New from A Reel of One’s Own by Andrea Thompson: Tribeca 2020: The State of Texas vs. Melissa

By Andrea Thompson

You’d think that sentencing a Hispanic woman to death for the very first time would be a milestone Texas wouldn’t want to achieve, but by the end of the documentary “The State of Texas vs. Melissa,” chances are you’ll become convinced that not only did many authorities want this very thing, they were willing to inflict this fate on an innocent woman. Such conclusions are bad enough, but the doc doesn’t just build a good case for Melissa Lucio’s innocence, it states that those authorities, including Lucio’s own lawyer, did this knowingly. That is, they knew Lucio did not commit the crime she was jailed for, the murder of her two-year-old daughter.

To discover just how this unfolded, director Sabrina Van Tassel goes back to Lucio’s childhood, where her abuse by various relatives directly shaped an adulthood plagued by inadequate, exploitative men, poverty, homelessness and addiction. She was, in other words, an ideal target for a system that already viewed her as expendable, and a DA who was running for re-election and wanted to prove he was tough on crime. The alleged abuse that Lucio was accused of inflicting on her daughter was also apparently never witnessed by anyone, either by the family that feels so helpless they would rather forget Lucio than support her, to any of Lucio’s 14 children, who speak of their fondness for their mother and the devastating effects her imprisonment had on them.

It also doesn’t take much for the state prosecutor and the attorney who was supposed to defend Lucio to appall, with the former stating she has no one to blame but herself, and the latter dripping with sexism and racism as he outright states Lucio wasn’t a good mother. Nor does he seem to remember the testimony of one of Lucio’s daughters, who outright admitted she pushed her little sister down the stairs, which would account for nearly all her injuries. It all ended with Lucio sitting behind glass, where she calmly faces the camera and tells her story directly to us after being jailed for 11 years.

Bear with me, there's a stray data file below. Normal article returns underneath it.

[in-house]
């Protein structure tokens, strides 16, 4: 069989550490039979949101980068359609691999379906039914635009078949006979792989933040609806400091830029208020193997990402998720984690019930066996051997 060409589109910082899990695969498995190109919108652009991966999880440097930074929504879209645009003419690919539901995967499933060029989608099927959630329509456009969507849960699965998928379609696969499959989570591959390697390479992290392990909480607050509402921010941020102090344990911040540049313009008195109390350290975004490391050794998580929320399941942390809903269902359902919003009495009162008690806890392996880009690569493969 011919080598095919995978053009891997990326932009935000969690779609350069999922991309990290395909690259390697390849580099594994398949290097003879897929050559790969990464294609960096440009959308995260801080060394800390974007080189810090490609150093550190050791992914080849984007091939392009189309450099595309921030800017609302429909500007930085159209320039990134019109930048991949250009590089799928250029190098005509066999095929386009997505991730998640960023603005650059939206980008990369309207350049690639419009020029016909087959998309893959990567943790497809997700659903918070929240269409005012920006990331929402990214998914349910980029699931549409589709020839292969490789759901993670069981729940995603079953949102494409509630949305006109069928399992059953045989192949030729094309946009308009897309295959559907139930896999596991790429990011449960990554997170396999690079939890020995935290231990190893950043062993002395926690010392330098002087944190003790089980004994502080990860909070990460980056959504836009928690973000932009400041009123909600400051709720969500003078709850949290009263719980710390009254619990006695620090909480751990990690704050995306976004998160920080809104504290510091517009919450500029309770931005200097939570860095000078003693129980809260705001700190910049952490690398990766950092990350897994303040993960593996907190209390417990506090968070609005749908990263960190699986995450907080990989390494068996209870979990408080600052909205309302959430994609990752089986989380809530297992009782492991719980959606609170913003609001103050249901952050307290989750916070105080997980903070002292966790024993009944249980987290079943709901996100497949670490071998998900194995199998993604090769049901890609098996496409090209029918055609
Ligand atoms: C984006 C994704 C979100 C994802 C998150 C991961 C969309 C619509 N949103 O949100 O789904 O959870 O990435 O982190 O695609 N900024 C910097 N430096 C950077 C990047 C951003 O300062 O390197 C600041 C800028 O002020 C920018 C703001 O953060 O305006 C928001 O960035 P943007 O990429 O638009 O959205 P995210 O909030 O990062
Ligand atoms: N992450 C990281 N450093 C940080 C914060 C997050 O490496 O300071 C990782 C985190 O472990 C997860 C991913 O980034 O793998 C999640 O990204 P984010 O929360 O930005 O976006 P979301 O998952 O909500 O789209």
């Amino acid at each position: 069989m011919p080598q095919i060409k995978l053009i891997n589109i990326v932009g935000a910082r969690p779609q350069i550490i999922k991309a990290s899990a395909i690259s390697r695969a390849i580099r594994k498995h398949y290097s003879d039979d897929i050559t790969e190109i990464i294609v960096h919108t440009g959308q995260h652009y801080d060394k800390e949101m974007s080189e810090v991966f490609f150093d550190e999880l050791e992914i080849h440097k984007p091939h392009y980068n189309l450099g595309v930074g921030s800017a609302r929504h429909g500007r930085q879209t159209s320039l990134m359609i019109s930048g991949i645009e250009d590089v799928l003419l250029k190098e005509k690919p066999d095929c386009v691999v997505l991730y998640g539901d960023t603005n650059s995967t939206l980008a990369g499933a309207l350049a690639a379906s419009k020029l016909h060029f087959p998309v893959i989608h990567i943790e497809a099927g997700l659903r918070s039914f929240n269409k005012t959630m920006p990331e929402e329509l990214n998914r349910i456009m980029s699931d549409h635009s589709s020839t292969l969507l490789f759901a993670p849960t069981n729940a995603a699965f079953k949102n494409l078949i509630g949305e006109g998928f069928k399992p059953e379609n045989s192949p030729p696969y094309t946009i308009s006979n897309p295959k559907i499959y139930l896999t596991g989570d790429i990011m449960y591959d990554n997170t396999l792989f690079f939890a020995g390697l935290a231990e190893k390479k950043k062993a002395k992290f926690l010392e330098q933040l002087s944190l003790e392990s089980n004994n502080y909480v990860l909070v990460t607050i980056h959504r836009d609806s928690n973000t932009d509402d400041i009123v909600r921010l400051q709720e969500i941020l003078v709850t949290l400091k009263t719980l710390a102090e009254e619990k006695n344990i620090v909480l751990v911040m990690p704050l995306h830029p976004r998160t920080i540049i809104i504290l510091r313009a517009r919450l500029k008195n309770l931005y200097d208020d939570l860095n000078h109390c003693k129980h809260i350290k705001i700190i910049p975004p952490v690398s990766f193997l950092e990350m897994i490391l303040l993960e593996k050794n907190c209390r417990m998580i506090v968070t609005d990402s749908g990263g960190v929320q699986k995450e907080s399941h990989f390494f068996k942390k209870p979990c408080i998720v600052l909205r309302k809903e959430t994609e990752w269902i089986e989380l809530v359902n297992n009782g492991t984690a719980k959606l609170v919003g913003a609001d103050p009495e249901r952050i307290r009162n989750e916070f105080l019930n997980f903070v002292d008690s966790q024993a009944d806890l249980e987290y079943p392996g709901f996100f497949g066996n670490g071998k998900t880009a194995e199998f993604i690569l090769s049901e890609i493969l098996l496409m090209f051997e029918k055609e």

That Sabrina Van Tassel is able to convey the bafflingly wide array of information available in a fairly calm and reasonable manner is an accomplishment in itself, even if she loses some of the personal details of Lucio’s life in order to cover more legal ground in a case that’s still unfolding somewhat in real time. Although Lucio’s conviction was reversed after being repeatedly denied, Texas appealed that decision. According to Van Tassel, “If the 5th circuit reverses the case again in favor of the State, (Lucio’s) last hope would be the Supreme Court, but if that fails, she could be executed within a year.” Now that the coronavirus has affected the proceedings, it’s still unclear just how this will end.

Grade: A-

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